Children's Health

Ensuring children start a good life

“It is deeply ironic that despite widespread concern about the lack of sustainable development in numerous countries around the world, government leaders, policy makers and development agents seem blinded to the one investment opportunity with almost guaranteed returns ‘€“ ensuring children start a good life.” This is how the United Nation Children’€™s Fund (UNICEF) summarises “The State of the World’€™s Children” in its 2001 report. By Anso Thom

Ranks countries in descending order of their estimated 1999 under five mortality rate, a critical indicator of the well-being of children

“It is deeply ironic that despite widespread concern about the lack of sustainable development in numerous countries around the world, government leaders, policy makers and development agents seem blinded to the one investment opportunity with almost guaranteed returns ‘€“ ensuring children start a good life.”

This is how the United Nation Children’€™s Fund (UNICEF) summarises “The State of the World’€™s Children” in its 2001 report.

“By neglecting or stealing from children now, leaders plunder their countries’€™ future and entrench vice and poverty.”

The report said governments must or should know what has been confirmed by a growing body of knowledge: that the most critical stage of a child’€™s development is the early years, and it provides the best opportunity for investing in human beings.

In the first 36 months of a child’€™s life, brain connections multiply and the motor that will fire the child’€™s thinking and behaviour patterns for the rest of his or her life is formed.

As children learn to speak, sense, walk and reason, the value system against which they will judge good and bad, fair and unfair is also formed.

This is the most vulnerable period in a person’€™s life and one that demands the most care from society.

This is the central theme of “The State of the World’€™s Children 2001. It argues that ensuring a child’€™s rights is a process that must begin very early, even before the child is born, because investing early in a child’€™s health, education and nutrition is a relatively efficient and effective way of guaranteeing positive future returns through savings on health and other services.

The report reveals that about 129-million children were born last year while almost 11-million children under five died in the same year, most from easily preventable causes.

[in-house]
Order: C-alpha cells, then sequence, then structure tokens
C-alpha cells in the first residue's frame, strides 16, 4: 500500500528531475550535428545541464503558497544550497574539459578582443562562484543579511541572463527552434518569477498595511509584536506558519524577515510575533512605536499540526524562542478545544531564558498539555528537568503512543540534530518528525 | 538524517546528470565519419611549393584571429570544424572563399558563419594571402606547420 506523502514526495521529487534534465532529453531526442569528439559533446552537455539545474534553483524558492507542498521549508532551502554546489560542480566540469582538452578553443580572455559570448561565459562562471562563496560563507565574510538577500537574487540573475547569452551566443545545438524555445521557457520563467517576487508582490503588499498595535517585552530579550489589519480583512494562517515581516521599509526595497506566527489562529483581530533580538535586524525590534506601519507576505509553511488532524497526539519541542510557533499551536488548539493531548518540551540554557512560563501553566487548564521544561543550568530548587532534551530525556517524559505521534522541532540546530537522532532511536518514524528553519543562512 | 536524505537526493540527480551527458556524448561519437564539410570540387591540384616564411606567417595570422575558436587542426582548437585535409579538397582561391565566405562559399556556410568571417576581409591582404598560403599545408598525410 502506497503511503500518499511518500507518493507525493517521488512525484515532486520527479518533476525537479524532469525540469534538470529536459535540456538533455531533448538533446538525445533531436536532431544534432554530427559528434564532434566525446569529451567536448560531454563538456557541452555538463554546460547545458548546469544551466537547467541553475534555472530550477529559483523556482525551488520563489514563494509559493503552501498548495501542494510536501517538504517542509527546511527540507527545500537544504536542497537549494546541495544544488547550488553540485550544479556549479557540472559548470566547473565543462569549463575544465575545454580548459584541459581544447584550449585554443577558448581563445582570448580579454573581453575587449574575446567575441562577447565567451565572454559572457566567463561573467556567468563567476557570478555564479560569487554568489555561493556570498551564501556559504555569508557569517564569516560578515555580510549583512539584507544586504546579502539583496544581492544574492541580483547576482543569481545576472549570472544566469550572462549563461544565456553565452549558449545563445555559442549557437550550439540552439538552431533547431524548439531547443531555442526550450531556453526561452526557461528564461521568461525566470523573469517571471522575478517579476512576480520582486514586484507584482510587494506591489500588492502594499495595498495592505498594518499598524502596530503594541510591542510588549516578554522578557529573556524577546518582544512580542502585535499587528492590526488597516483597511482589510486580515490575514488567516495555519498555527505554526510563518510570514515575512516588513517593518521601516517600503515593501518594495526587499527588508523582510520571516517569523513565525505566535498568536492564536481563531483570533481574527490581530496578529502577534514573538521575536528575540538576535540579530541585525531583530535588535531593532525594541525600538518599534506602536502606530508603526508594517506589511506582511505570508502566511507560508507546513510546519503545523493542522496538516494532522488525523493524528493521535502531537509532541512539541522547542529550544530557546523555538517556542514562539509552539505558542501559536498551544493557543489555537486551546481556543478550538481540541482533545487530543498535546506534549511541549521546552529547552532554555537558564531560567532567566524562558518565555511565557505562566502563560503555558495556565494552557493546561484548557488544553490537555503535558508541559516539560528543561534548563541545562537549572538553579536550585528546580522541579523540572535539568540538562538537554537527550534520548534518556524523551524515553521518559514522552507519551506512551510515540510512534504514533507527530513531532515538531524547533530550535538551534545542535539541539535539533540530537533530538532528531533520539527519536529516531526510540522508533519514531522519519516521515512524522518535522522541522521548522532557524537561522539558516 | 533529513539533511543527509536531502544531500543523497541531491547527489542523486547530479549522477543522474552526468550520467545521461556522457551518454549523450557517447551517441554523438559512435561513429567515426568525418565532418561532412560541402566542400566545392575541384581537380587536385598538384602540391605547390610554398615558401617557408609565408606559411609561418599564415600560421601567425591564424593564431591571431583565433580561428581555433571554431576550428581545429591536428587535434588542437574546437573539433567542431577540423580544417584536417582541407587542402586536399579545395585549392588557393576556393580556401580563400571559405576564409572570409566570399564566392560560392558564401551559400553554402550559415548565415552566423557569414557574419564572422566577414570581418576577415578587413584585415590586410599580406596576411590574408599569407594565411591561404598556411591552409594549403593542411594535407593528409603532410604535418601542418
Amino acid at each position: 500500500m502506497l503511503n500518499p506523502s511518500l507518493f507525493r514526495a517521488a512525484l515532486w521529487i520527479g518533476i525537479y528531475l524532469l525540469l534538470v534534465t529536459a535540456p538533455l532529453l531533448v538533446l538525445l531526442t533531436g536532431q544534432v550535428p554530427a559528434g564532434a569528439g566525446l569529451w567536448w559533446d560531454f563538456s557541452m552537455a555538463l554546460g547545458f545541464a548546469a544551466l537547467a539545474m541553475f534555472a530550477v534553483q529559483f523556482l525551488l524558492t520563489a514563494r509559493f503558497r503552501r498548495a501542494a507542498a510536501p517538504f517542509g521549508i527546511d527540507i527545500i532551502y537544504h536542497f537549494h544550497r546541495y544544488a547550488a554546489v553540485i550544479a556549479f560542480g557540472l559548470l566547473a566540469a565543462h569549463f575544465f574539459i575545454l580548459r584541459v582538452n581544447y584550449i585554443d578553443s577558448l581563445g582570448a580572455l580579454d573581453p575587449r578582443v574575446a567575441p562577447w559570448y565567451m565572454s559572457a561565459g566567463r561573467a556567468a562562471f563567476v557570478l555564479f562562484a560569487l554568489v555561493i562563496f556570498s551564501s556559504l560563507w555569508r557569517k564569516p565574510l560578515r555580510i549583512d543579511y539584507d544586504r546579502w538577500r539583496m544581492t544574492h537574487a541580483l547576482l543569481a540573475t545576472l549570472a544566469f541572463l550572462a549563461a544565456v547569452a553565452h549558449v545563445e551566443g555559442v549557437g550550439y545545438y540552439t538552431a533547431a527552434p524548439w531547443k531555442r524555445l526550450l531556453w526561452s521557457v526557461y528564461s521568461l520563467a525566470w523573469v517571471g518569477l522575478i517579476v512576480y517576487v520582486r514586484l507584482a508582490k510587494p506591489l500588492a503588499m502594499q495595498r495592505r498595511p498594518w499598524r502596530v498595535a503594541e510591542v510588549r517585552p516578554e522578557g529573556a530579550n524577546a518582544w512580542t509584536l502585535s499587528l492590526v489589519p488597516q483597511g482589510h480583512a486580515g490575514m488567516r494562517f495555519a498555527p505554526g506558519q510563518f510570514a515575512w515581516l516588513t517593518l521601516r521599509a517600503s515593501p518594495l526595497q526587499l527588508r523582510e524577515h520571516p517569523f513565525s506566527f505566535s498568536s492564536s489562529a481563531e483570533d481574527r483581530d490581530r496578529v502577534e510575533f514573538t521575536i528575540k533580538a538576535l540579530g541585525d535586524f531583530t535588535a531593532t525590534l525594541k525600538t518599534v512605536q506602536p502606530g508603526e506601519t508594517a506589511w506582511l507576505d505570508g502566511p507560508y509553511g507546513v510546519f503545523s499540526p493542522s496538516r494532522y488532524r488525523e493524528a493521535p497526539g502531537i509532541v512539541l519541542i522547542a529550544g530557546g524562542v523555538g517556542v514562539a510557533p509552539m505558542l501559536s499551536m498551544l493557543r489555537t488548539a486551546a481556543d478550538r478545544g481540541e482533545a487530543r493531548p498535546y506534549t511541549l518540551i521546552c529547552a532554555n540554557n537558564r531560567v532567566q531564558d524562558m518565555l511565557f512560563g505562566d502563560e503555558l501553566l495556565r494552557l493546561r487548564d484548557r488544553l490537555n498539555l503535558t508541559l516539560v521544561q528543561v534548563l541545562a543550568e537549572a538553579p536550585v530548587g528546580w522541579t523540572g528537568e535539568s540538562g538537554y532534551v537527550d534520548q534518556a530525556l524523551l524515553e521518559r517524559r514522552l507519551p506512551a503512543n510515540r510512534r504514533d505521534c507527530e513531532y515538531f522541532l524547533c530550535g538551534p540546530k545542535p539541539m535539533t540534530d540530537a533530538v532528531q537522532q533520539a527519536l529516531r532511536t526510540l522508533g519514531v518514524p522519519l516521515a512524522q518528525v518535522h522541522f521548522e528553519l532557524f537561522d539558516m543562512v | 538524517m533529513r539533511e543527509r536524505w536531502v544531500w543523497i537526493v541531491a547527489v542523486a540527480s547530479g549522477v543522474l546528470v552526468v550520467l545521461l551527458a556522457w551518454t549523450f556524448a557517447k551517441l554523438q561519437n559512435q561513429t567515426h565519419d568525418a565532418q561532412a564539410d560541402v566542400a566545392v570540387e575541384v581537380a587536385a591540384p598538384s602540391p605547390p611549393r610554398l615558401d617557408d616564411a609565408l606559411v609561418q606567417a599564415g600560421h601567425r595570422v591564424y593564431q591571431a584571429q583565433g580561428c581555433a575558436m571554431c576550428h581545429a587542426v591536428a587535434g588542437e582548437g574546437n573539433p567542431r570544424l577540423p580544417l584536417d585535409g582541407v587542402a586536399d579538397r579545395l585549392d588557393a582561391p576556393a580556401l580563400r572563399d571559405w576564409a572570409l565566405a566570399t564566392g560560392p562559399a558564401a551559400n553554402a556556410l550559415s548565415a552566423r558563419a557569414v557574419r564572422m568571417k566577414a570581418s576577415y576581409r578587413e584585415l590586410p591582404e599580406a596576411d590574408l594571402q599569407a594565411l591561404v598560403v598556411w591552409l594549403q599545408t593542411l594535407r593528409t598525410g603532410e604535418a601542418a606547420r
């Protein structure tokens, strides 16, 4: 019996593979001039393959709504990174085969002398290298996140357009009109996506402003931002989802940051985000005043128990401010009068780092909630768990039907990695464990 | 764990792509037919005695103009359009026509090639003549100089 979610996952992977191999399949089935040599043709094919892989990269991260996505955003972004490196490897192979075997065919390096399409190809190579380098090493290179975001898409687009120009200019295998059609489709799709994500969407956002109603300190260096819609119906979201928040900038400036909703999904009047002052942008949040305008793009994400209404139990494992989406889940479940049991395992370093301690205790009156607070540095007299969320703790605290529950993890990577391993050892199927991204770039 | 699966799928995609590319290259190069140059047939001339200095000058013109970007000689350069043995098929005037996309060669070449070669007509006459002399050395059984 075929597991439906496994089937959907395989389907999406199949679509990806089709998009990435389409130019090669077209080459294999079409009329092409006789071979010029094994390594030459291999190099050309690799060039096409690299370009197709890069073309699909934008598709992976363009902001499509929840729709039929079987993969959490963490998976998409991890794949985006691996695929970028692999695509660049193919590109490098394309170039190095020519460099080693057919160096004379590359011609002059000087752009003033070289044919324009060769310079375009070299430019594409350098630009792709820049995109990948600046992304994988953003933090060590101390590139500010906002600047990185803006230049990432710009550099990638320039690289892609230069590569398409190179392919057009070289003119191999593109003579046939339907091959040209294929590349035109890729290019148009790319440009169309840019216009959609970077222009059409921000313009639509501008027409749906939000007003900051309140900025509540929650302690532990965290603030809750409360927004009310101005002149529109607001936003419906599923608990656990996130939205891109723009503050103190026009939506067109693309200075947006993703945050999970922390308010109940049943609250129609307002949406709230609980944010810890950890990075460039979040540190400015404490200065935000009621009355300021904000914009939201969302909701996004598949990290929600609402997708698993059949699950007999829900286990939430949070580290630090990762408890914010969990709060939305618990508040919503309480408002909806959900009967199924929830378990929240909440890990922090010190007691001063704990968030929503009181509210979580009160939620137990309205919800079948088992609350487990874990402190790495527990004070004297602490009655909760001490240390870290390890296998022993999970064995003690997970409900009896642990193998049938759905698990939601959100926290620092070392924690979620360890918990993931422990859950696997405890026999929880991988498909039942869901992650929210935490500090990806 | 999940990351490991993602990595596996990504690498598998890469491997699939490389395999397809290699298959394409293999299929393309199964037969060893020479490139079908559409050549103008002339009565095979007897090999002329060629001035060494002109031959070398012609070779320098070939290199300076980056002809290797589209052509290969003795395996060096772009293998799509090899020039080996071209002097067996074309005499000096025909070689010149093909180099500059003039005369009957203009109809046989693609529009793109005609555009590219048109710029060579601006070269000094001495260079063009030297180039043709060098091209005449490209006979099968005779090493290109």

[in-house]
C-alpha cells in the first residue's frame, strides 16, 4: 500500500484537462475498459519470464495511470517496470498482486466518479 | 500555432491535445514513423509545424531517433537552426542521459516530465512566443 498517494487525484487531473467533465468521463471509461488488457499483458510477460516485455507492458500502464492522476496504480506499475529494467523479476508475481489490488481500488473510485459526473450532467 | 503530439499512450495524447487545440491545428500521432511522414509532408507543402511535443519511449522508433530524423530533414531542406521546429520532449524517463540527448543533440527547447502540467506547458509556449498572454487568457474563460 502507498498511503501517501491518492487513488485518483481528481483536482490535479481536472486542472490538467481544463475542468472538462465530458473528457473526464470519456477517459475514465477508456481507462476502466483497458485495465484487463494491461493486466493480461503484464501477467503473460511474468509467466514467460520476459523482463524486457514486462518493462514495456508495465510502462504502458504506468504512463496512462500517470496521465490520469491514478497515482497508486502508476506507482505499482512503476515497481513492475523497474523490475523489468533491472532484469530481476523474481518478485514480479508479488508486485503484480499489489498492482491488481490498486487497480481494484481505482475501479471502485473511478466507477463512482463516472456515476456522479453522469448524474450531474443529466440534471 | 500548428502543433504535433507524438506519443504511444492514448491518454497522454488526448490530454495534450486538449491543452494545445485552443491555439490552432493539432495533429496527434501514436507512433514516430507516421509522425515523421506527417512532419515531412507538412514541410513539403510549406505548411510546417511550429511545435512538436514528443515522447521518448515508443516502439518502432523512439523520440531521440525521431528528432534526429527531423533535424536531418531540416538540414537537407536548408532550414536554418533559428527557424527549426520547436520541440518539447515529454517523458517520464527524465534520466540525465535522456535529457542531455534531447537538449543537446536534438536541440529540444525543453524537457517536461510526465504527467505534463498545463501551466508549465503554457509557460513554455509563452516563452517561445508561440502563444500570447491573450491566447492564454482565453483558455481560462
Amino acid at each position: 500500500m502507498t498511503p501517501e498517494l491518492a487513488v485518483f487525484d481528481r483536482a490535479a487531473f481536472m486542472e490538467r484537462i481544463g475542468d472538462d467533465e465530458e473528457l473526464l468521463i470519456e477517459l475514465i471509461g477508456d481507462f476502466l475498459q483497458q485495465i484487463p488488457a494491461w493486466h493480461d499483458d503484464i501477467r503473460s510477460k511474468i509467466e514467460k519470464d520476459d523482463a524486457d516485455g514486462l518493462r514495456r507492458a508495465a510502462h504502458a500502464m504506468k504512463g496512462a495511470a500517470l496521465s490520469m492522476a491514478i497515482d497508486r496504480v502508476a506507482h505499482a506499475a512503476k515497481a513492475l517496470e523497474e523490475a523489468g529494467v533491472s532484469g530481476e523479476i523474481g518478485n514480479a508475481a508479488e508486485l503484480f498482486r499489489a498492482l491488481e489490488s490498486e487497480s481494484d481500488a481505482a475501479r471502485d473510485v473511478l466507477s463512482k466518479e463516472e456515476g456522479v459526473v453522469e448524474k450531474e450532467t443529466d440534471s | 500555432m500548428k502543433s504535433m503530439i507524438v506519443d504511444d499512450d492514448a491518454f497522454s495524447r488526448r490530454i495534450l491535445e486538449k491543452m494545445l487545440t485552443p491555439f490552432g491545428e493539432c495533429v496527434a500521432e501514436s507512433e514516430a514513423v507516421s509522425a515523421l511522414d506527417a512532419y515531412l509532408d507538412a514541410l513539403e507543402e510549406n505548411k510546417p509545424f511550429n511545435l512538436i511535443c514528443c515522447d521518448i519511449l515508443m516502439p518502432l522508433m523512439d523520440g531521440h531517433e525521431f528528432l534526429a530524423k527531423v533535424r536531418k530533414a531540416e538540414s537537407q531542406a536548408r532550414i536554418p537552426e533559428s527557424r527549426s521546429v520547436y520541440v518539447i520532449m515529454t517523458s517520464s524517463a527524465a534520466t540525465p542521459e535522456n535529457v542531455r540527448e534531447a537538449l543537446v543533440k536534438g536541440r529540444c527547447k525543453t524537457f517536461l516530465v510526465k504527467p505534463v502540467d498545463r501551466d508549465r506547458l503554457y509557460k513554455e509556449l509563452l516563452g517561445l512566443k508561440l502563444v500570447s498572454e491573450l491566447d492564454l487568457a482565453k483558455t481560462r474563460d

In 1998, the top five killers were peri-natal conditions (20%), respiratory infections (18%), diarrhoeal diseases (17%), vaccine preventable diseases (15%) and malaria (7%).

More than 20% of primary school aged children in developing countries were not in school, while a staggering 20-million children have been displaced by conflict.

More than 10-million children under 15 have lost their mother or both parents to AIDS.

About 177-million children are stunted mainly because of malnutrition in pregnant women.

Close to 15-million girls aged 15 to 19 give birth every year.

The report recognised that the rights of children could not be realised if the health and well-being of women were not addressed.

Women who are sickly, hungry, oppressed and discriminated against cannot have the ability, willingness and motivation to nurture their children adequately. “This is particularly true in the areas of health and education of mother,” the report said.

The report said that for early childhood strategies to work, each country had to do four, equally essential things:

Continue to make child survival a priority;

Assure that surviving children are healthy and possess the skills to thrive and to live full and productive lives;

Prepare parents for their pivotal role in childcare and build the capacities of communities to support them;

Create a society that is free from violence and discrimination at all levels and that values the lives and contributions of children and women.

In the report’€™s foreword, former president Nelson Mandela and his partner Graca Machel, a United Nations expert on armed conflict, deliver “our promise to the world’€™s children”.

“Now that I am an old man, it is children who inspire me. My dear young people: I see the light in your eyes, the energy in your bodies and the hope that is in your spirit. I know it is you, not I, who will make the future. It is you, not I, who will fix our wrongs and carry forward all that is right with the world,” Mandela wrote.

Machel added her commitment: “To the children of the world, I would like to say this: You are my life’€™s work. Fighting for your dignity and freedom and protection has given the best meaning of my life.

“And I promise not to rest until these things (AIDS, war) are the stuff of old fairy tales rather than your days’€™ reality.” ‘€“ Health-e News Service (www.health-e.org.za)

SEE THE WEBSITE FOR STATISTICS PERTAINING TO SOUTH AFRICA

About the author

Anso Thom